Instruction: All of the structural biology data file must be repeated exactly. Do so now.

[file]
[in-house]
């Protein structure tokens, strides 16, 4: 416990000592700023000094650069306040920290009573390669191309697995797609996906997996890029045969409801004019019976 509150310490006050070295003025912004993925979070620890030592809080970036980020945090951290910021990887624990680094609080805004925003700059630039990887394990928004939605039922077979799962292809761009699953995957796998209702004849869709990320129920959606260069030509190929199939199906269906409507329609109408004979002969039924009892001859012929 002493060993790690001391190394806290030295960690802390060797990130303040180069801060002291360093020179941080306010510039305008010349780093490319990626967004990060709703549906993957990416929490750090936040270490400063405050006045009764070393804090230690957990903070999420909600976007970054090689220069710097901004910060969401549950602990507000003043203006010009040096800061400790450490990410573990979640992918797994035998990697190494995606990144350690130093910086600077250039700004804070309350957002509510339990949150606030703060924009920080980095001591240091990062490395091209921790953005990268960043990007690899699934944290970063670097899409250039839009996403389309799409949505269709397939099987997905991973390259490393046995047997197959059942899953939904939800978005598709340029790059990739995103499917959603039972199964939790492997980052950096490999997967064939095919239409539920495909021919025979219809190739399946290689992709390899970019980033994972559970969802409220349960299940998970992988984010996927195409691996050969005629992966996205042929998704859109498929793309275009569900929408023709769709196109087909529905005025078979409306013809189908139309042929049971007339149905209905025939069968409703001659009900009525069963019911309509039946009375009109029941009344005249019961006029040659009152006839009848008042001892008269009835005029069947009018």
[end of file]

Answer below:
[in-house]
């Protein structure tokens, strides 16, 4: 416990000592700023000094650069306040920290009573390669191309697995797609996906997996890029045969409801004019019976 509150310490006050070295003025912004993925979070620890030592809080970036980020945090951290910021990887624990680094609080805004925003700059630039990887394990928004939605039922077979799962292809761009699953995957796998209702004849869709990320129920959606260069030509190929199939199906269906409507329609109408004979002969039924009892001859012929 002493060993790690001391190394806290030295960690802390060797990130303040180069801060002291360093020179941080306010510039305008010349780093490319990626967004990060709703549906993957990416929490750090936040270490400063405050006045009764070393804090230690957990903070999420909600976007970054090689220069710097901004910060969401549950602990507000003043203006010009040096800061400790450490990410573990979640992918797994035998990697190494995606990144350690130093910086600077250039700004804070309350957002509510339990949150606030703060924009920080980095001591240091990062490395091209921790953005990268960043990007690899699934944290970063670097899409250039839009996403389309799409949505269709397939099987997905991973390259490393046995047997197959059942899953939904939800978005598709340029790059990739995103499917959603039972199964939790492997980052950096490999997967064939095919239409539920495909021919025979219809190739399946290689992709390899970019980033994972559970969802409220349960299940998970992988984010996927195409691996050969005629992966996205042929998704859109498929793309275009569900929408023709769709196109087909529905005025078979409306013809189908139309042929049971007339149905209905025939069968409703001659009900009525069963019911309509039946009375009109029941009344005249019961006029040659009152006839009848008042001892008269009835005029069947009018």